Kobold Quarterly 18 - Gifts of the Gods

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Transcript of Kobold Quarterly 18 - Gifts of the Gods

  • f8 Summer 2011

    In many fantasy worlds, the gods make their influence felt through their followers, granting them miraculous abilities. In some settings, this may resemble the spellcasting rules from Green Ronins Dragon Age RPG, with divine mages wielding power not from the Fade, or some similar arcane source, but from the gods themselves.

    This article focuses on another option, the Divine Gift talent. This talent measures the blessings bestowed on a character by a divine power. Depending on your setting, a character with a Divine Gift may be a devout worshipper, a chosen prophet, or other champion of a divine power. The true source of the Gift may be the deity, the wielders faith, or a combination of the two.

    Divine Gifts and ClassCharacters with a Divine Gift can belong to any class, since the gods bless anyone regardless of birth or background. The characters class may influence the type of champion or advocate of the gods the character represents.

    Mage: A divinely gifted mage may be a scholar-priest, with both divine blessings and formidable spellcasting abilities. Depending on the setting, those spells could come through intense prayer and meditation, devoted study of the arcane arts, or some combination of the two.

    Rogue: Although a divine rogue may seem like a contradiction, the class can combine neatly with a Divine Gift. Some blessed rogues emphasize Communication and serve as evangelists and wandering preachers who travel rough and often lawless frontiers. Others are sly and dangerous spies or assassins,

    Gifts of the GodsGifts of the GodsDivine Talents for the Adventure Gaming Engine RPG

    By Steve KensonArt by Julia Tarasenko and Powel Dobosz

    Gifts of the Gods

  • Divine GiftClasses: Mage, Rogue, and Warrior.Requirement: You must have the Willpower (Faith) focus. You must also continue to keep faith with the power(s) granting your Gift. Inappropriate or displeasing behavioras judged by the GMstrips you of the benefits of this talent until you have properly atoned. Such atonement is at the discretion of your religious superiors or divine guidance (again, chosen by the GM) and may involve a quest or challenge. You are favored by a god or other divine power(s). The Divine Gift talent has two main components: miraculous abilities granted by your Gifts degree (novice, journeyman, or master) and the ability to perform divine stunts. Choose a Dominion from the available list when you gain this talent. It determines the power you gain at each degree. If you take the Divine Gift talent more than once, choose a new Dominion each time. Novice: You gain the novice benefit of your chosen Dominion and may perform divine stunts costing up to 2 SP. Journeyman: You gain the journeyman benefit of your chosen Dominion and may perform divine stunts costing up to 4 SP. Master: You gain the master benefit of your chosen Dominion and may perform divine stunts costing up to 6 SP.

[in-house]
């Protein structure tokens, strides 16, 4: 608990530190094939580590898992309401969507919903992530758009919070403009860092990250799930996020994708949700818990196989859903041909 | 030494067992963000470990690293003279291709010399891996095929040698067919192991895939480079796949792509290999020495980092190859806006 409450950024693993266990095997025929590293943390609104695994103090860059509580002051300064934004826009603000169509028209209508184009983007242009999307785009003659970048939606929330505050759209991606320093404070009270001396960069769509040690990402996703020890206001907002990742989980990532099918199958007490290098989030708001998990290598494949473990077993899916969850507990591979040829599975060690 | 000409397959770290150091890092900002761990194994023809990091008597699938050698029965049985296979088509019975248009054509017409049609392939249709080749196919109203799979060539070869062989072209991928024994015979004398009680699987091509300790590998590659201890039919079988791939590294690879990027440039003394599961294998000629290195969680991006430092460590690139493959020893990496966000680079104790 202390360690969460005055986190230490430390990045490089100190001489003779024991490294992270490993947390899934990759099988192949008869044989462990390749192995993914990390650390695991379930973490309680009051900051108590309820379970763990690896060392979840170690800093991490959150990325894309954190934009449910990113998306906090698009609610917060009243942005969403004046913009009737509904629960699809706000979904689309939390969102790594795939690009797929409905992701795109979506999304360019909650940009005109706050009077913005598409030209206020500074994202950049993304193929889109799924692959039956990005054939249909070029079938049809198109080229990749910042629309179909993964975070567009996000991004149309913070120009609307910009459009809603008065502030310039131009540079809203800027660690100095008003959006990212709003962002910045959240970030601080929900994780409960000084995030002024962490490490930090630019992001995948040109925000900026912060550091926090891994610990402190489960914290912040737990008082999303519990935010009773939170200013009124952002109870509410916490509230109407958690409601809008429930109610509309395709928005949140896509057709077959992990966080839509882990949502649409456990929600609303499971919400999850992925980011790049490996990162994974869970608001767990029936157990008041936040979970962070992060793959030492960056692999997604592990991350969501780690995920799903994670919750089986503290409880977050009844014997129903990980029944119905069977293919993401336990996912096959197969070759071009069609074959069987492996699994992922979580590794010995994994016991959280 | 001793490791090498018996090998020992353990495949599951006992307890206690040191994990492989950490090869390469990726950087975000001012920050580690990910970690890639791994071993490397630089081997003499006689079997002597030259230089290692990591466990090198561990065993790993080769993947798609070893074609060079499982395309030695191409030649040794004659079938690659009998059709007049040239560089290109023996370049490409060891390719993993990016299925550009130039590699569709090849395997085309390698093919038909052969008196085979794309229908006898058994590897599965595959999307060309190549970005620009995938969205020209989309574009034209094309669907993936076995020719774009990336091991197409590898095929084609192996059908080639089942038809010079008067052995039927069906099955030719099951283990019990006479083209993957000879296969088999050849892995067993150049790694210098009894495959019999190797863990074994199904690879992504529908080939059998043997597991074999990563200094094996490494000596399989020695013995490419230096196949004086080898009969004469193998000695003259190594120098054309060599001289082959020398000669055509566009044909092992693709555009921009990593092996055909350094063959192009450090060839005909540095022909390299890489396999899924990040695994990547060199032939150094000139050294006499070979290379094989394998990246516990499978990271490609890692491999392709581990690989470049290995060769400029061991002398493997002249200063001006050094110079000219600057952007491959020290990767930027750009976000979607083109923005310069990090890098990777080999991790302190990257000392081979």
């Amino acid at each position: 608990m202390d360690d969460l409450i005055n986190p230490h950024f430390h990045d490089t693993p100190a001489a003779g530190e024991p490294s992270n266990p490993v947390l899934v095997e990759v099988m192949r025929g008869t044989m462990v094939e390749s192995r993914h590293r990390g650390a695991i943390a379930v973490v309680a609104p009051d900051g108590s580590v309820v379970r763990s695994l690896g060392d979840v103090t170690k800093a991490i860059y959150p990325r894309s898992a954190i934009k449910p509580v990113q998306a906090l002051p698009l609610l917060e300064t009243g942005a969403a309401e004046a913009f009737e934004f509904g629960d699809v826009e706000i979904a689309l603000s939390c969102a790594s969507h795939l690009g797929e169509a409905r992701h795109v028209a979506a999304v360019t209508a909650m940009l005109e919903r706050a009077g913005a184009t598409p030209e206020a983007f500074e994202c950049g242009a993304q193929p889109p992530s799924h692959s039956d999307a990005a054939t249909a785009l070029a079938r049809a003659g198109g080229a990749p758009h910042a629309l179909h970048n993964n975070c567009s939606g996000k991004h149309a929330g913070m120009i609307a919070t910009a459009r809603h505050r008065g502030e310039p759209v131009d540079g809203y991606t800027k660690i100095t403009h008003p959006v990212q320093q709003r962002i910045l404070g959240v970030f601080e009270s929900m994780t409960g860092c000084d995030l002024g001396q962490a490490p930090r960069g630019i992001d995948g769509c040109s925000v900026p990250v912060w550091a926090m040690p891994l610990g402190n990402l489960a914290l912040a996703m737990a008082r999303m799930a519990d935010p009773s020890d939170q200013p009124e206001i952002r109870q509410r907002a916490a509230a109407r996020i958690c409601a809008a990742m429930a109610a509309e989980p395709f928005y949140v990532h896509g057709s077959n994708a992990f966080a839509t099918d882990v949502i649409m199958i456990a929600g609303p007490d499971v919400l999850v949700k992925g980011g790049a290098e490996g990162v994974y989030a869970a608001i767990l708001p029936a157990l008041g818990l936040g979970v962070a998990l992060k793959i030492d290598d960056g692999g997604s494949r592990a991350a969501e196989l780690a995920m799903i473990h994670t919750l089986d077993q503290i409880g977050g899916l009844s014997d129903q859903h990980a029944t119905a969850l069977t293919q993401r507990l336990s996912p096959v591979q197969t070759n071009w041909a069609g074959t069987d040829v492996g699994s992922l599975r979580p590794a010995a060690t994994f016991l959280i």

ZealCharacters with Divine Gifts have an additional trait, Zeal. This measures the force of their divine power, similar to a mages Spellpower. Zeal equals 12 + Willpower and is often the target number to resist the effects of Divine Gifts.

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    devoted to the cult of a death or war god. Some divinely gifted rogues serve the Dominion of Theft itself, giving them advantages no ordinary thief commands. Lastly, some rogues are holy (or unholy) soldiers who prefer guile and cunning to direct confrontation, such as religious orders of scouts, rangers, or woodsmen.

    Warrior: The divine warrior is a true champion or crusader. Divine warriors may be templars or paladins, representing the militant arm of a church or religion. They can also be the savage killers of cults serving Dominions like Death and War, upholders of the Dominions of Law or Protection and empowered to act as police or judges. Some may serve as champions of Knowledge or Love who use skill at arms to safeguard such precious qualities.

    Divine DominionsDivine Gifts are defined by Dominions, which are the areas of influence for the various divine powers. The following are some common Dominions. The GM chooses the available Dominions and should expand or modify these Dominions to suit her setting and the role of the divine in it.

    ChaosYou command the divine power of chaos and madness.

    Novice: When you generate stunt points, you may choose to wager them double-or-nothing: Roll another test against the same TN as the one that generated the stunt points. If you succeed, and the dragon die is at least equal to your first roll, you gain an equal amount of stunt points to use on your next turn (provided your action next turn is successful)that is, you can use this number of stunt points twice. If the second test fails or the dragon die is less than your first roll, you lose the original number of stunt points. If you gain additional stunt points on your next roll, add them to the wagered points.